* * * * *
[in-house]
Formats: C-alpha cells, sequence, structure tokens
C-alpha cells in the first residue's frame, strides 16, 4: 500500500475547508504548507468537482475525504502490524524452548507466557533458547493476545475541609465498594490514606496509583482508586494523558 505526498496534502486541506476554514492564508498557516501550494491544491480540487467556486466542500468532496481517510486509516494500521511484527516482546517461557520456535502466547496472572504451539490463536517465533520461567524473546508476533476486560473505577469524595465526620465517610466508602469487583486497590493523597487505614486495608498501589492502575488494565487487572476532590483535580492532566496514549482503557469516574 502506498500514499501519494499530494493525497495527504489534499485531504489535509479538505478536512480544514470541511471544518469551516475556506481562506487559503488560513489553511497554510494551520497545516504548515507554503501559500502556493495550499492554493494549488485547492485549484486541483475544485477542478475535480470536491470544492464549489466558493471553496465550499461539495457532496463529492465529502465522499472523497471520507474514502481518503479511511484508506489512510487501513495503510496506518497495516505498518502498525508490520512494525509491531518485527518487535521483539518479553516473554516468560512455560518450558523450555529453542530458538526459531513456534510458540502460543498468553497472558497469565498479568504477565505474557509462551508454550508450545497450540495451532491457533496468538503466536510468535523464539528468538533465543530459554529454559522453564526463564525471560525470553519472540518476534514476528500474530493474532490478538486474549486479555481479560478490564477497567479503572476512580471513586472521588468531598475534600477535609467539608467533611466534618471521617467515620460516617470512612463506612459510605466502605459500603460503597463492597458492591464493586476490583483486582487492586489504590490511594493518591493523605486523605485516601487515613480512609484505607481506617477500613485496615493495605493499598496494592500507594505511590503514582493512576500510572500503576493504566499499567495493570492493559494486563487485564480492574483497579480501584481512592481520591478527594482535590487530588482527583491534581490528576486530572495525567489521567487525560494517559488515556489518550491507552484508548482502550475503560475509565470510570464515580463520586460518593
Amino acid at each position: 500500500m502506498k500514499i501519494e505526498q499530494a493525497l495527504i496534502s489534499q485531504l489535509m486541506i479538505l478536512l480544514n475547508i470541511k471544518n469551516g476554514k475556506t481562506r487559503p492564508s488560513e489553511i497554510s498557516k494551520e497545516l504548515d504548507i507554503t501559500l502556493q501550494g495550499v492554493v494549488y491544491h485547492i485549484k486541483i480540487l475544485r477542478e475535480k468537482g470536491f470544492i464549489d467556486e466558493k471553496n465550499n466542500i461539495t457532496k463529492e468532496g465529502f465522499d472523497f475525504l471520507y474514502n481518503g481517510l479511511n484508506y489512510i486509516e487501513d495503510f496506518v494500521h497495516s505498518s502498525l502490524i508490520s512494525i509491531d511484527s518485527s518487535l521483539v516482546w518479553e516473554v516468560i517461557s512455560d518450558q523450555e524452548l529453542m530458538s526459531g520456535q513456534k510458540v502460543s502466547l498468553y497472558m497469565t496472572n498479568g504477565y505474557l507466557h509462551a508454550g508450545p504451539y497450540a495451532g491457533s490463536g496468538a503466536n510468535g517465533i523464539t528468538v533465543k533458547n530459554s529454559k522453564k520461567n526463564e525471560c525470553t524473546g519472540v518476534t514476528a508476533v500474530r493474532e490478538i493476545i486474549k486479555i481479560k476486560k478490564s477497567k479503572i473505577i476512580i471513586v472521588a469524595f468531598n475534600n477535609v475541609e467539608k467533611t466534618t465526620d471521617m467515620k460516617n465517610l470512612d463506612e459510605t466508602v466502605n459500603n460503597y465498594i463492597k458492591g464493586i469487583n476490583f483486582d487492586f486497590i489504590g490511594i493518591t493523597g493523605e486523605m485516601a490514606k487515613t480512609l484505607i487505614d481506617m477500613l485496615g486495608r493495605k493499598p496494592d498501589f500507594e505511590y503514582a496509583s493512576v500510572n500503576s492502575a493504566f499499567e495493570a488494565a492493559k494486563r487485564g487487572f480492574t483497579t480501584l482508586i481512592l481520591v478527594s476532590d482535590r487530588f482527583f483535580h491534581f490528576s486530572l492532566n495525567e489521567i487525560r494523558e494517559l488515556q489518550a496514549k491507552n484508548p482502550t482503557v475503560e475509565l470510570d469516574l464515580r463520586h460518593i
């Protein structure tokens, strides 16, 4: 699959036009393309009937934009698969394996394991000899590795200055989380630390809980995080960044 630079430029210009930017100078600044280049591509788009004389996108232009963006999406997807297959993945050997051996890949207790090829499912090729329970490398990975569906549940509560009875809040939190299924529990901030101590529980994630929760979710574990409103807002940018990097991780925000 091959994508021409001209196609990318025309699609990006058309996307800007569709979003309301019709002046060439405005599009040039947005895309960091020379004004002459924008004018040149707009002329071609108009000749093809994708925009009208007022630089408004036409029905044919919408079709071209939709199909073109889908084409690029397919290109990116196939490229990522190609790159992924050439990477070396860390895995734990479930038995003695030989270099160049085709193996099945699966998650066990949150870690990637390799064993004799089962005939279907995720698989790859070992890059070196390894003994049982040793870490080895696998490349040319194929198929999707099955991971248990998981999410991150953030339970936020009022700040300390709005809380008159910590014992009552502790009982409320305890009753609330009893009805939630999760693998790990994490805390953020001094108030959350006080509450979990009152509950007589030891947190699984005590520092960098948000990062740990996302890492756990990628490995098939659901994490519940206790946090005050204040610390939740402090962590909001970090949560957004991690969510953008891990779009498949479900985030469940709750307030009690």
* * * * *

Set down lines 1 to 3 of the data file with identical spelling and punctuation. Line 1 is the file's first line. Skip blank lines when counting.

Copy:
[in-house]
Formats: C-alpha cells, sequence, structure tokens
C-alpha cells in the first residue's frame, strides 16, 4: 500500500475547508504548507468537482475525504502490524524452548507466557533458547493476545475541609465498594490514606496509583482508586494523558 505526498496534502486541506476554514492564508498557516501550494491544491480540487467556486466542500468532496481517510486509516494500521511484527516482546517461557520456535502466547496472572504451539490463536517465533520461567524473546508476533476486560473505577469524595465526620465517610466508602469487583486497590493523597487505614486495608498501589492502575488494565487487572476532590483535580492532566496514549482503557469516574 502506498500514499501519494499530494493525497495527504489534499485531504489535509479538505478536512480544514470541511471544518469551516475556506481562506487559503488560513489553511497554510494551520497545516504548515507554503501559500502556493495550499492554493494549488485547492485549484486541483475544485477542478475535480470536491470544492464549489466558493471553496465550499461539495457532496463529492465529502465522499472523497471520507474514502481518503479511511484508506489512510487501513495503510496506518497495516505498518502498525508490520512494525509491531518485527518487535521483539518479553516473554516468560512455560518450558523450555529453542530458538526459531513456534510458540502460543498468553497472558497469565498479568504477565505474557509462551508454550508450545497450540495451532491457533496468538503466536510468535523464539528468538533465543530459554529454559522453564526463564525471560525470553519472540518476534514476528500474530493474532490478538486474549486479555481479560478490564477497567479503572476512580471513586472521588468531598475534600477535609467539608467533611466534618471521617467515620460516617470512612463506612459510605466502605459500603460503597463492597458492591464493586476490583483486582487492586489504590490511594493518591493523605486523605485516601487515613480512609484505607481506617477500613485496615493495605493499598496494592500507594505511590503514582493512576500510572500503576493504566499499567495493570492493559494486563487485564480492574483497579480501584481512592481520591478527594482535590487530588482527583491534581490528576486530572495525567489521567487525560494517559488515556489518550491507552484508548482502550475503560475509565470510570464515580463520586460518593